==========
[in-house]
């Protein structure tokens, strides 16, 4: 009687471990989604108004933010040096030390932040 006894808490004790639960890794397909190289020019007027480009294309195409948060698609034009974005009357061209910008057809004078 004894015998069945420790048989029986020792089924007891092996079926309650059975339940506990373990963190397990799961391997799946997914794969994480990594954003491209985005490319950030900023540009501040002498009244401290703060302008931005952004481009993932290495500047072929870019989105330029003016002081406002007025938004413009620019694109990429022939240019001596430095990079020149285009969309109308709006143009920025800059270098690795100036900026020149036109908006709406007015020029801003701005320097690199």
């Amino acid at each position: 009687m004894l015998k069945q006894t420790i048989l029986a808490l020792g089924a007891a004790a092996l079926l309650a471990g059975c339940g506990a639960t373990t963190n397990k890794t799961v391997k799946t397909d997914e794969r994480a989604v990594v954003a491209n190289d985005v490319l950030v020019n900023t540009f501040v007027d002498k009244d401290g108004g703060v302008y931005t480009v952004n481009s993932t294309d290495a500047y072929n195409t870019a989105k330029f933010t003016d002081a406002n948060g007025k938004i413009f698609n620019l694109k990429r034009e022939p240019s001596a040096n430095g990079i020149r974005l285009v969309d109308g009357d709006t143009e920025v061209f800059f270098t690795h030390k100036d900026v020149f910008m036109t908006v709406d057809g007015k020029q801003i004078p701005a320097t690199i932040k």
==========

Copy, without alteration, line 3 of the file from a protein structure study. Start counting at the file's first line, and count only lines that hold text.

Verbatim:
């Amino acid at each position: 009687m004894l015998k069945q006894t420790i048989l029986a808490l020792g089924a007891a004790a092996l079926l309650a471990g059975c339940g506990a639960t373990t963190n397990k890794t799961v391997k799946t397909d997914e794969r994480a989604v990594v954003a491209n190289d985005v490319l950030v020019n900023t540009f501040v007027d002498k009244d401290g108004g703060v302008y931005t480009v952004n481009s993932t294309d290495a500047y072929n195409t870019a989105k330029f933010t003016d002081a406002n948060g007025k938004i413009f698609n620019l694109k990429r034009e022939p240019s001596a040096n430095g990079i020149r974005l285009v969309d109308g009357d709006t143009e920025v061209f800059f270098t690795h030390k100036d900026v020149f910008m036109t908006v709406d057809g007015k020029q801003i004078p701005a320097t690199i932040k």